Whenever it is time to vote on amendments, councilmen, judges, mayors and representative, people struggle with taking a political stance. Many people believe voting is a waste of time when it comes to the local government. I have heard some people say their vote is insignificant in comparison to the voting figures. I’ve even heard people say they don’t trust the politicians to do what they’ve promised during their campaign once in office. I would argue there is truth in all of these statements but not entirely. Yes, voting can feel like a waste of time if the person you vote for loses. Yes, your vote will be insignificant if you don’t vote at all or pencil yourself in as a candidate on the ballot. Yes, every voter experiences distrust in any politician running for office (including the ones they’re voting for). Yes, only a small portion of what was promised during campaigns are reflected during actual terms. My question to all the naysayers is, how do you propose we change this? I have been furious with local and federal politicians because of how excluded I’ve felt after their election. However, how do we transform our elected officials into activists? How do we get them just as engaged as we are with matters we find concerning? Sure, we can bring awareness to problems within the community by protesting, hosting public meetings, writing letters and calling local officials but none of these acts rarely ever leads to a one-on-one conversation with the mayor.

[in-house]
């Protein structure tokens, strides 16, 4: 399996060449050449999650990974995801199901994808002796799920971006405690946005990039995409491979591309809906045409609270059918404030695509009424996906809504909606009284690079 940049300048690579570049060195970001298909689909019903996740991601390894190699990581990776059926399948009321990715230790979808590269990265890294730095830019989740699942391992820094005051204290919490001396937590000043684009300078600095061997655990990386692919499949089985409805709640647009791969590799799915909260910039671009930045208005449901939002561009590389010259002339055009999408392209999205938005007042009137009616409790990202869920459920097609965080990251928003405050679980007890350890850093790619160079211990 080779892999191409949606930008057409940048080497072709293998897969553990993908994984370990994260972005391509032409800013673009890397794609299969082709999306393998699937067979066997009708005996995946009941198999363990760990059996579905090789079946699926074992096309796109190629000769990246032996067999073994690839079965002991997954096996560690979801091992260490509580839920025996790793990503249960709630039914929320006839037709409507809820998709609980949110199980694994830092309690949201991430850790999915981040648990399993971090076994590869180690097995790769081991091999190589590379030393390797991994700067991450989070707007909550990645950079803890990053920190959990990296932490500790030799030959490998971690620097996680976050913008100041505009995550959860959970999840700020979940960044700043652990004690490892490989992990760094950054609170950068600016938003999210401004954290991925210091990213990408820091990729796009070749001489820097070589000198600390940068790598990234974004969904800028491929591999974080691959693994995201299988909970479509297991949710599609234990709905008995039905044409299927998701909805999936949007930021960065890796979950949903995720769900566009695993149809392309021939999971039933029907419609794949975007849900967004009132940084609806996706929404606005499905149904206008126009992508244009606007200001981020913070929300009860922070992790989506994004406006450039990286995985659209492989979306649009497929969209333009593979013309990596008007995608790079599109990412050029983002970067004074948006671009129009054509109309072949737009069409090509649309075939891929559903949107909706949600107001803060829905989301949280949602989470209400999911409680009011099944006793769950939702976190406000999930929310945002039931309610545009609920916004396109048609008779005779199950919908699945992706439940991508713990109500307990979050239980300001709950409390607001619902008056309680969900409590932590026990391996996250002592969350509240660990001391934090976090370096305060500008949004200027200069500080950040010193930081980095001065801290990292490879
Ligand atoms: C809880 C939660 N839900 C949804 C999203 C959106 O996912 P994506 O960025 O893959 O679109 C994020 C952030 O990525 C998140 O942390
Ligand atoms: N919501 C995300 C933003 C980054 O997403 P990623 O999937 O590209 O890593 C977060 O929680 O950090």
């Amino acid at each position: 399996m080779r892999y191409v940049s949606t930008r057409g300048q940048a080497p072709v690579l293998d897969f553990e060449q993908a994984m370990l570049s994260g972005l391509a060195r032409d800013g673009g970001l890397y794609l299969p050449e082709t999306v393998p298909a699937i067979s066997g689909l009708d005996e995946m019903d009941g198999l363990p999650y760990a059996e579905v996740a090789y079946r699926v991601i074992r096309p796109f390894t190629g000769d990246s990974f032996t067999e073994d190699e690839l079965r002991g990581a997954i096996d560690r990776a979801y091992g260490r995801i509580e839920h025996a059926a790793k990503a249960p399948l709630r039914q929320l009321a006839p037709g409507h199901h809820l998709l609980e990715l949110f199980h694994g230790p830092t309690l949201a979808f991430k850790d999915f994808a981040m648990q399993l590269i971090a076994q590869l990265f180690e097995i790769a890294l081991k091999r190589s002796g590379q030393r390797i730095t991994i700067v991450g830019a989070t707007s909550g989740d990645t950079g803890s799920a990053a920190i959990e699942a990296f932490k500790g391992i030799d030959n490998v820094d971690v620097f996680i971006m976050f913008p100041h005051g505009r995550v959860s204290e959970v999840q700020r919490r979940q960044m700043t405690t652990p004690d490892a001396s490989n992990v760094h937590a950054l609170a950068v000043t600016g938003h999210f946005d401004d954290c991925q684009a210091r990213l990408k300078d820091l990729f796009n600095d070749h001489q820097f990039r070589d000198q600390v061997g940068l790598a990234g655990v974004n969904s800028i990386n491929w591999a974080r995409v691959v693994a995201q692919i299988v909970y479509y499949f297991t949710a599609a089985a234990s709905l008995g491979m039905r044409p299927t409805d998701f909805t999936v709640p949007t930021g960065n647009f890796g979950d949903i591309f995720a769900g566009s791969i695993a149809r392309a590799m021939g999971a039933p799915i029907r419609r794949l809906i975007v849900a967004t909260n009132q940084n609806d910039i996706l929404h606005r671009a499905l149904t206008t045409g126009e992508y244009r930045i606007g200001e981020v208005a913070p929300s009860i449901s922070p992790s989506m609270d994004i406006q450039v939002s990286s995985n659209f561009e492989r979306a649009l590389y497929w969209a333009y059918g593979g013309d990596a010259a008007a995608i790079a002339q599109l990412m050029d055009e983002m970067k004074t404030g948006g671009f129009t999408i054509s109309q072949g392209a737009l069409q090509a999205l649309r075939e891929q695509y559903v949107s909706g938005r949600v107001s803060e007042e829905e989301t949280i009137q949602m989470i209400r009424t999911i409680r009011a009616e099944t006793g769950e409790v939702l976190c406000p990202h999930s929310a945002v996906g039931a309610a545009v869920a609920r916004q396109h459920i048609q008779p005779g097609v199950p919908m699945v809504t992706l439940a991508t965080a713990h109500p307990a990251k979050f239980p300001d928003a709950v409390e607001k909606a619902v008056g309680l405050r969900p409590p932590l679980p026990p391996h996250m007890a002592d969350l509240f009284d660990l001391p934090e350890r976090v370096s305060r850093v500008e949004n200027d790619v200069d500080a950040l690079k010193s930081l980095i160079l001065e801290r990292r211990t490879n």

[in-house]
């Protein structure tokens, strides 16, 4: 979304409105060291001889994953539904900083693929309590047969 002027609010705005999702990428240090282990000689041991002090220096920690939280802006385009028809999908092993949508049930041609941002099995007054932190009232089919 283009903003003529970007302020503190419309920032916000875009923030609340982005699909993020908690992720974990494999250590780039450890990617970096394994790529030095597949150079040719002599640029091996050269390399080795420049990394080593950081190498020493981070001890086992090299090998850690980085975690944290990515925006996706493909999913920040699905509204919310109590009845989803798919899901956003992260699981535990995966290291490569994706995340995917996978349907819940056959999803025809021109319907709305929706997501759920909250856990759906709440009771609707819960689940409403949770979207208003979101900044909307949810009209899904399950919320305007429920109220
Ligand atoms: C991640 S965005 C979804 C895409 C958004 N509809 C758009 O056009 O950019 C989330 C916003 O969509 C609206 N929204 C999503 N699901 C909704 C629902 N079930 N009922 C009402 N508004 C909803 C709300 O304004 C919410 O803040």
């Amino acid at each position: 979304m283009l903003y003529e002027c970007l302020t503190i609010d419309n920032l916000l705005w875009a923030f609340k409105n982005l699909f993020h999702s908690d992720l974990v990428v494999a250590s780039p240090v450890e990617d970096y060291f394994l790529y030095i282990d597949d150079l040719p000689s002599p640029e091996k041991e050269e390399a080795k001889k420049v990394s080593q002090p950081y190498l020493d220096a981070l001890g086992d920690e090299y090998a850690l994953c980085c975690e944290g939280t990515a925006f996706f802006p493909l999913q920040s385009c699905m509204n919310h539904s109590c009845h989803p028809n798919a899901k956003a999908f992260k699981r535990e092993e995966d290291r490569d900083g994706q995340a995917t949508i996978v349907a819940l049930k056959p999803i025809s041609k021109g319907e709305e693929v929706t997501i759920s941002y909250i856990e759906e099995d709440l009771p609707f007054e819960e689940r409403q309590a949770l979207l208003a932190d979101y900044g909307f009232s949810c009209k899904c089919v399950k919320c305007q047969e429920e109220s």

As citizens, we want to feel like who we elect stands for and against some issues of concern to the general public. We are interested in local officials’ disposition on crime, discrimination, poverty, immigration, public services, transportation, entrepreneurship, local trade, commerce and other topics of discussion. We want officials to get well acquainted with the communities they serve as district councilmen. We want to see how the mayor, congressman and governor interacts with the people of Nashville. Truthfully, I do not think the general public cares about political eloquence. We don’t care about the arrangement of speeches and press conferences. Our mind goes strictly to the address. The second something happens within our community that calls for a response from government officials, we think, “How will our elected official respond to this,” not, “Who will give the better answer?” I’d much rather have a country sounding governor pouring out his soul in front of the camera than to be as offended as I am whenever a press conference is held and the local official fails to mentioned incidents of importance. This happens too often when our local officials speak before the general public. It’s time we make them acknowledge our presence and what happens in our neighborhoods before the beginning of their campaigns and throughout their terms. In order to do so, you must vote but know that change does not end at the ballot.
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